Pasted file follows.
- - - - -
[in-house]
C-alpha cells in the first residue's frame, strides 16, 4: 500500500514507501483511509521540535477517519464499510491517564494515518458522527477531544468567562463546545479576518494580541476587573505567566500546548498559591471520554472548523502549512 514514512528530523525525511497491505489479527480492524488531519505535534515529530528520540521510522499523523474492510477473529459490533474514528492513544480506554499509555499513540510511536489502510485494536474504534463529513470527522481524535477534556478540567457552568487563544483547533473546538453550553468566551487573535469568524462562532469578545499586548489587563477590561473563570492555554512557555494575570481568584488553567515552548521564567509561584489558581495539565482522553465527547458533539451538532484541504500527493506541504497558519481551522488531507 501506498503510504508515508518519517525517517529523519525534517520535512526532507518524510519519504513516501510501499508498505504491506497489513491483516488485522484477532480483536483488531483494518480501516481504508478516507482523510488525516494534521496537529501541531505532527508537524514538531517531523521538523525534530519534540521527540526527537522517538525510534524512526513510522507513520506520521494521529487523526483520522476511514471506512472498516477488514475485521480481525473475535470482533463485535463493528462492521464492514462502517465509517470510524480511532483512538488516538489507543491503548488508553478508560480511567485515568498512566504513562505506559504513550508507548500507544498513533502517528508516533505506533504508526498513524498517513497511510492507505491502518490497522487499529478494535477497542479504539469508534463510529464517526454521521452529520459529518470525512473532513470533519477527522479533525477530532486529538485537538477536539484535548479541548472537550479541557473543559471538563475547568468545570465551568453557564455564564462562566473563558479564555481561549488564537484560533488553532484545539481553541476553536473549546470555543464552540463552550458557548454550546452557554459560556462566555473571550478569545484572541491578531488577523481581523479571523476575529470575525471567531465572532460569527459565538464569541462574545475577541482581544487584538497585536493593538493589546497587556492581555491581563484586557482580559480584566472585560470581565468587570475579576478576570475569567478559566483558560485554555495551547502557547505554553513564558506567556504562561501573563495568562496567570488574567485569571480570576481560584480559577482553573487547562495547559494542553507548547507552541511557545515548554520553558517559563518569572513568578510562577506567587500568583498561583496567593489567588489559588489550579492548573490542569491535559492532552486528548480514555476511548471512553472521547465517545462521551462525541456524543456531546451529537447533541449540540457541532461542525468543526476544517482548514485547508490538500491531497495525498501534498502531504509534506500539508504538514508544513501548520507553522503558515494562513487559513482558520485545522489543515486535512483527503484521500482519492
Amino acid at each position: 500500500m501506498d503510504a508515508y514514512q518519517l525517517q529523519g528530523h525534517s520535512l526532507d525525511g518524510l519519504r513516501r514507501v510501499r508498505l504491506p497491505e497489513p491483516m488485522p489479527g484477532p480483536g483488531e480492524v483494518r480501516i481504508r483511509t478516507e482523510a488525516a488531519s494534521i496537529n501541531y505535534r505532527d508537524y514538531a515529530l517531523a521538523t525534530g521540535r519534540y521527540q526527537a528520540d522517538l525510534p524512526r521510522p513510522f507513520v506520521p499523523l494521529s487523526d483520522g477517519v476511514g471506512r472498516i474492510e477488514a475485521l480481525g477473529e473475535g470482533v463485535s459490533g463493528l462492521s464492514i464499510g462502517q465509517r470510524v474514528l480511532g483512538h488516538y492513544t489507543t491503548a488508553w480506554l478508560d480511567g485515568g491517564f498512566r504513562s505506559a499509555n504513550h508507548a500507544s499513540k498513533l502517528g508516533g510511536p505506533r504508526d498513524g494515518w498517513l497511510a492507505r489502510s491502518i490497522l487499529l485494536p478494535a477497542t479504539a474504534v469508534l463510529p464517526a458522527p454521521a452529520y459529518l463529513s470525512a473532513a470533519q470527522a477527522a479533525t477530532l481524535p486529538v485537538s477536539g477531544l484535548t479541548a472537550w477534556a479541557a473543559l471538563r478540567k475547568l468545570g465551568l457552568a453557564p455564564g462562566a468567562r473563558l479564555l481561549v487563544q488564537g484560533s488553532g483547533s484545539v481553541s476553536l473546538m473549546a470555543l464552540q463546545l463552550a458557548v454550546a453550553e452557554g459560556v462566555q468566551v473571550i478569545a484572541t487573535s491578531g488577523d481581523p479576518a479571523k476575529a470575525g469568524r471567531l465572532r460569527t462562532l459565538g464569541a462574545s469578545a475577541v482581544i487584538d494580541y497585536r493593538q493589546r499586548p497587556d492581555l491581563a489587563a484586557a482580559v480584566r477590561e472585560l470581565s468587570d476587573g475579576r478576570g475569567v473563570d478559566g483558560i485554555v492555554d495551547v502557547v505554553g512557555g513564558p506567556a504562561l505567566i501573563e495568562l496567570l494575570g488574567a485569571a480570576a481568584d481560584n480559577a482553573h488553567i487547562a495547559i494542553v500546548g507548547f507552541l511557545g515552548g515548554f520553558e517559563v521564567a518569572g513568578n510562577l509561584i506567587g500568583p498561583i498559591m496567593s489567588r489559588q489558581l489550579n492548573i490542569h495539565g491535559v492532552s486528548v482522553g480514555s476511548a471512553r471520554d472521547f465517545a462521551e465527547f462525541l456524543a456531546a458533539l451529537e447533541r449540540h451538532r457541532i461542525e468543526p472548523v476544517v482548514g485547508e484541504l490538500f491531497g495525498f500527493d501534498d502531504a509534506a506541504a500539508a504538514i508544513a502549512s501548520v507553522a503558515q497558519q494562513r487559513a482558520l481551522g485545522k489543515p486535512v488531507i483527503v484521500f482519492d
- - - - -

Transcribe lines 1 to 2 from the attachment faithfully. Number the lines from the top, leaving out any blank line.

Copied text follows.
[in-house]
C-alpha cells in the first residue's frame, strides 16, 4: 500500500514507501483511509521540535477517519464499510491517564494515518458522527477531544468567562463546545479576518494580541476587573505567566500546548498559591471520554472548523502549512 514514512528530523525525511497491505489479527480492524488531519505535534515529530528520540521510522499523523474492510477473529459490533474514528492513544480506554499509555499513540510511536489502510485494536474504534463529513470527522481524535477534556478540567457552568487563544483547533473546538453550553468566551487573535469568524462562532469578545499586548489587563477590561473563570492555554512557555494575570481568584488553567515552548521564567509561584489558581495539565482522553465527547458533539451538532484541504500527493506541504497558519481551522488531507 501506498503510504508515508518519517525517517529523519525534517520535512526532507518524510519519504513516501510501499508498505504491506497489513491483516488485522484477532480483536483488531483494518480501516481504508478516507482523510488525516494534521496537529501541531505532527508537524514538531517531523521538523525534530519534540521527540526527537522517538525510534524512526513510522507513520506520521494521529487523526483520522476511514471506512472498516477488514475485521480481525473475535470482533463485535463493528462492521464492514462502517465509517470510524480511532483512538488516538489507543491503548488508553478508560480511567485515568498512566504513562505506559504513550508507548500507544498513533502517528508516533505506533504508526498513524498517513497511510492507505491502518490497522487499529478494535477497542479504539469508534463510529464517526454521521452529520459529518470525512473532513470533519477527522479533525477530532486529538485537538477536539484535548479541548472537550479541557473543559471538563475547568468545570465551568453557564455564564462562566473563558479564555481561549488564537484560533488553532484545539481553541476553536473549546470555543464552540463552550458557548454550546452557554459560556462566555473571550478569545484572541491578531488577523481581523479571523476575529470575525471567531465572532460569527459565538464569541462574545475577541482581544487584538497585536493593538493589546497587556492581555491581563484586557482580559480584566472585560470581565468587570475579576478576570475569567478559566483558560485554555495551547502557547505554553513564558506567556504562561501573563495568562496567570488574567485569571480570576481560584480559577482553573487547562495547559494542553507548547507552541511557545515548554520553558517559563518569572513568578510562577506567587500568583498561583496567593489567588489559588489550579492548573490542569491535559492532552486528548480514555476511548471512553472521547465517545462521551462525541456524543456531546451529537447533541449540540457541532461542525468543526476544517482548514485547508490538500491531497495525498501534498502531504509534506500539508504538514508544513501548520507553522503558515494562513487559513482558520485545522489543515486535512483527503484521500482519492